Sunday, August 11, 2013

Anonymous Cowards - Thank You!

It seems that people have become so complacent with regards to their internet usage, that they feel they can somehow hide behind their computer screens or cell phones and believe they remain "anonymous" because they do not leave their name, phone number, email address, or other personally identifiable information. However, in this day and age, even the most basic and simplistic website has  tools to track user activity and where such activity originated from. One does not need a subpoena or warrant signed by a judge...or any police involvement whatsoever. Quite simply, we leave digital footprint everywhere we go online. All of your internet activity can be traced back to your computer or phone...or to your IP address at a minimum.

Why am I wasting my time writing this nonsense? Well, it has come time to terminate my site. There are people that are determined to make my life miserable. Since they have not succeeded with their hurtful emails, Facebook messages, text messages, and blog comments, they have decided to start harassing my family and girlfriend.

A line was crossed a few weeks ago. Not only did I suffer the loss of my father on July 12, but the next morning I awoke to another hurtful and ridiculous message. The following Friday, hours after the funeral, I received a similar message through this website. I know who the people were and did not confront them directly, but merely passed along what they said to my girlfriend (since the messages originated from her friends and her family). I did not instigate these attacks. I have never responded to any of the messages over the years. I simply delete and move on with my life. However, it has become clear they will not cease. While, in these two specific instances, the individuals "felt awful" and were very "sorry" and "apologetic" though their sentiments were sent via proxy (my girlfriend) and were never sent directly to me. At least I have the moral and testicular fortitude to apologize to people I have wronged or hurt directly and not sent some disingenuous apology via proxy.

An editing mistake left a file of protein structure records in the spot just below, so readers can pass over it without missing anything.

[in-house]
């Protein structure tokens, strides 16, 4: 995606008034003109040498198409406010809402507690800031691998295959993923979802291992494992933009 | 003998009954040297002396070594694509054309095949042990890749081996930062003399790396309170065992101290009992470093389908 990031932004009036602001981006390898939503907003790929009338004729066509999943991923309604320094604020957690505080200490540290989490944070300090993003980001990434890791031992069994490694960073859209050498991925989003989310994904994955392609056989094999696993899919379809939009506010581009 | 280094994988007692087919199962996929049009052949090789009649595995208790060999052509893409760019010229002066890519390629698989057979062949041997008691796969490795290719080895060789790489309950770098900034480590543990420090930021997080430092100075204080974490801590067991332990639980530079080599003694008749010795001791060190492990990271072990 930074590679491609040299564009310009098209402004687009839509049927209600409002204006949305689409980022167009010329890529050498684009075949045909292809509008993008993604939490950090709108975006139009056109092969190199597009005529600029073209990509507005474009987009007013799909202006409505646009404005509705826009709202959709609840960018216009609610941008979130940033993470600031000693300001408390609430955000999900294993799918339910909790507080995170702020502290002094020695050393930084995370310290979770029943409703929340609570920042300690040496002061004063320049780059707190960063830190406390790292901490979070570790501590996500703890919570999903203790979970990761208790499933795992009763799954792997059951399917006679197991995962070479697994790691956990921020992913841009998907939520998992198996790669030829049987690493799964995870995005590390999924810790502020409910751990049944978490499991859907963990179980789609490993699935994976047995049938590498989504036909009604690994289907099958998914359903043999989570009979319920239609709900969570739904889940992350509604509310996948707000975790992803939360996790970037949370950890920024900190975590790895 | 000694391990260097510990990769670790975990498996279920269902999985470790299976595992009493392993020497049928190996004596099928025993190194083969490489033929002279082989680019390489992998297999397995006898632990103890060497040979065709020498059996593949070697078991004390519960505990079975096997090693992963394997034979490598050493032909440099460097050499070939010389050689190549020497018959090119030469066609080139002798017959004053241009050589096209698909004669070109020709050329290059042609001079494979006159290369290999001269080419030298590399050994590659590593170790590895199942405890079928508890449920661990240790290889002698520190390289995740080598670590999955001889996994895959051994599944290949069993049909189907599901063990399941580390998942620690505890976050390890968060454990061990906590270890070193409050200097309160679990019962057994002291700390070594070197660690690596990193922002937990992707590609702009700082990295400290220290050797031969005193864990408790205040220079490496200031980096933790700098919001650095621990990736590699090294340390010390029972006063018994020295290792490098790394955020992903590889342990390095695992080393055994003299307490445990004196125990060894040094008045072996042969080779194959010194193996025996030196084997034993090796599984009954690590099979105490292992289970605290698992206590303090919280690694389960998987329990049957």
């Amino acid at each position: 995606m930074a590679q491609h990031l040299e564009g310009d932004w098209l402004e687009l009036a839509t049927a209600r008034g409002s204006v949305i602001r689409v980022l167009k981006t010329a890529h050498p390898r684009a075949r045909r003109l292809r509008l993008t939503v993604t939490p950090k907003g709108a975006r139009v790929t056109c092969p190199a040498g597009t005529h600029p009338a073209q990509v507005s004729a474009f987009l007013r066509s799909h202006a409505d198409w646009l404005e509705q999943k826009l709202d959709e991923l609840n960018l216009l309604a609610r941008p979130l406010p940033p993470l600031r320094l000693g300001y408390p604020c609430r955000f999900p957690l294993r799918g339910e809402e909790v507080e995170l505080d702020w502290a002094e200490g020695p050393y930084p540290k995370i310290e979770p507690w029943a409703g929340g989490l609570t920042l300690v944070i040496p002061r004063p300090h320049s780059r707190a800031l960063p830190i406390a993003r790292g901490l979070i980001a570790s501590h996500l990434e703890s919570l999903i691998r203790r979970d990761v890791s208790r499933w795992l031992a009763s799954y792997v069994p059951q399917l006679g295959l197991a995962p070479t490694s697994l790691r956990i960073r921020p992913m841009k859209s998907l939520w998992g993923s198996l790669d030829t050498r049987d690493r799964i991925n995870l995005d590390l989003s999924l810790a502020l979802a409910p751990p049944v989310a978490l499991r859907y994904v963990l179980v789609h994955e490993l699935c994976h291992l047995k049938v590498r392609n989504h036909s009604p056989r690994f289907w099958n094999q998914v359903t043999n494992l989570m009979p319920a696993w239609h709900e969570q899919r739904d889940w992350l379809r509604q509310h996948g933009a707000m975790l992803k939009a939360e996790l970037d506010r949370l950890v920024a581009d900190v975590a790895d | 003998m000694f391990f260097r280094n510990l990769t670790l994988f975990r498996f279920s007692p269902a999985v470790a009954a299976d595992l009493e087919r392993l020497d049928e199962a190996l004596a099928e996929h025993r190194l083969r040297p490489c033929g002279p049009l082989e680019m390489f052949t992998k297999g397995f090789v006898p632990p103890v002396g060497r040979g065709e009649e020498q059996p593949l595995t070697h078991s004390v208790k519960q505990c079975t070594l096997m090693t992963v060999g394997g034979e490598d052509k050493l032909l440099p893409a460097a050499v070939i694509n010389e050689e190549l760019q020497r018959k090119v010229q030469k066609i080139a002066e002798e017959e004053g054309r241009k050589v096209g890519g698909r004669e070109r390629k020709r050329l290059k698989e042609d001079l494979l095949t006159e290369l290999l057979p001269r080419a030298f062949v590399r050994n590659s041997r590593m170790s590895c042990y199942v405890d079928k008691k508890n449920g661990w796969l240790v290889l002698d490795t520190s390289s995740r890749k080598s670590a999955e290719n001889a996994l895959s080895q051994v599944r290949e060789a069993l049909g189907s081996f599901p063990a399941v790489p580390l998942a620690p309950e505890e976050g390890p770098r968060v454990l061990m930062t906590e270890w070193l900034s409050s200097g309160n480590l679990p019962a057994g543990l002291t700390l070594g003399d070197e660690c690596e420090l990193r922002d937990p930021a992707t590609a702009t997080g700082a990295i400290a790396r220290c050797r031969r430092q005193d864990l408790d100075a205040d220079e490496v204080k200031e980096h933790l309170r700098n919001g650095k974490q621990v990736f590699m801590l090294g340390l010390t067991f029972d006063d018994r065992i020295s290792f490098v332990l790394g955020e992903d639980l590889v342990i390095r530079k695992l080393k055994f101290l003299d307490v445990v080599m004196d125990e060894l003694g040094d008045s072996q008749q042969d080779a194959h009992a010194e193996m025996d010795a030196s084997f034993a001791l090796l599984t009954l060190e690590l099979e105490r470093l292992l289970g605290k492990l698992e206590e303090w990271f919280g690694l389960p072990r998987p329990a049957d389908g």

This site will remain dormant going-forward, which is a shame. It was a wonderful outlet for me to write about various topics of interest and to write about things I am strongly opinionated and passionate about. It helped me through a very difficult time in my life as an avenue of expression. I am by no means an artist or professional writer, but I always felt some sense of accomplishment as the creative process was somehow...cathartic. I could have written under a pseudonym but chose to write under my real name. I would have removed this website completely, however I average about 500 users a day that read some of my legal and technology posts for advice and my opinions on antiquated laws. I will leave it online for an undetermined amount of time. This will likely be the last post.

Thank you to those that went out of their way to interfere in my life and my relationships and hurt those around me by making them unhappy. Thank you to those who thought they they "knew what was best"  not only me, but for my girlfriend as well. Rest assured, our relationship is over...and it is a shame. It ended not for the reasons you think. In fact, if those that were interfering actually knew the truth, they would be saddened to know what actually transpired and how it ended today. They would be shocked and realize I am genuinely a good guy that supported, loved, cared for, and gave happiness to her unconditionally. So I thank you, anonymous cowards...who somehow consider yourselves "friends" of hers.